There are many questions about tenant obligations during the pandemic, both for commercial and residential tenants. Tenants are required to pay rent, if they are able to. If not, tenants are liable for back rent once the health crisis is over and we regain some sense of normality. However, tenants may be able to use force majeure clauses to justify suspending rent payments.
“Landlords may, at this time, continue imposing late fees and interest on late payments of rent. Governor Newsom’s executive order clarifies that tenants remain obligated to pay rent, and that no municipalities may impose restrictions on a landlord’s ability to recover rent due,” Jamie Altman Buggy, an attorney at Crosbie Gliner Schiffman Southard & Swanson, tells GlobeSt.com. “That said, force majeure clauses within leases and legal doctrines may limit tenants’ rent obligations.”
In the meantime, landlords should continue issuing rent requests and default notices per usual, according to Buggy. “Landlords may want to add language to their standard notices to address the COVID-19 pandemic,” she says. For example, says Buggy, landlords could include the following language: If tenant’s business operations have been affected by the COVID-19 pandemic, please contact landlord immediately to discuss tenant’s options.
In addition, any new agreements should be properly documented in writing as they develop. “When accepting tenants’ partial payments of rent, landlords should send written correspondence indicating that they accept such partial payments without waiving any legal or equitable rights, including the right to later recover the balance of unpaid rent,” says Buggy.
While landlords are within their right to expect rent payments, the reality is that these are challenging times for many tenants. Most legal experts, including Buggy, recommend landlords be realistic and work with tenants struggling to make payments. “Landlords should consider providing rent relief to those tenants most severely impacted by COVID-19. Maintaining positive tenant relationships will help landlords best adapt to the rapidly changing legal landscape,” says Buggy.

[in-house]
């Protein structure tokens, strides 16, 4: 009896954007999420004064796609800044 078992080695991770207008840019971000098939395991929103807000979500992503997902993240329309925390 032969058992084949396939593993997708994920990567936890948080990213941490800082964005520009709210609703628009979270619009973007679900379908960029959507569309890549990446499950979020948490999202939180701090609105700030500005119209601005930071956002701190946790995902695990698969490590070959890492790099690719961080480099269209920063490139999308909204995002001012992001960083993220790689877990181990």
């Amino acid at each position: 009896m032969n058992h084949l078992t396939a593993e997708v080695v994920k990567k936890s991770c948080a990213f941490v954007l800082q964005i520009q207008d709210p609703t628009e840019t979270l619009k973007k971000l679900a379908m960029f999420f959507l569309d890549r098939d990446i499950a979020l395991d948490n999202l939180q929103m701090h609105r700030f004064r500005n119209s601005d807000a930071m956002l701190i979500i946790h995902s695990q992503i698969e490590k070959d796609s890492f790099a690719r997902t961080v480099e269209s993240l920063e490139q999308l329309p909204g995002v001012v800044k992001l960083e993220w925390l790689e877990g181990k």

However, these guidelines apply specifically to tenants impacted by the pandemic. Tenants already in default or with past-due rents won’t be protected by recent policies. “If a tenant was in default prior to the COVID-19 pandemic, eviction moratoriums are unlikely to apply,” says Buggy. “For defaults that have arisen since the pandemic, landlords should ask tenants for information to confirm that tenants are in fact going through a financial difficulty attributable to COVID-19.”
Some landlords are looking at business interruption insurance to cope with loss of income, but unfortunately, this insurance likely won’t cover this event. “Coverage under most types of business interruption insurance is not triggered unless there is actual physical damage to the insured property,” says Buggy. “There are, however, types of non-standard coverages, which may be included in certain business interruption policies. When working with tenants to offer rent relief, landlords should be aware that such coverage may be jeopardized if landlords voluntarily offer rent relief to tenants suffering from COVID-19-related hardship.”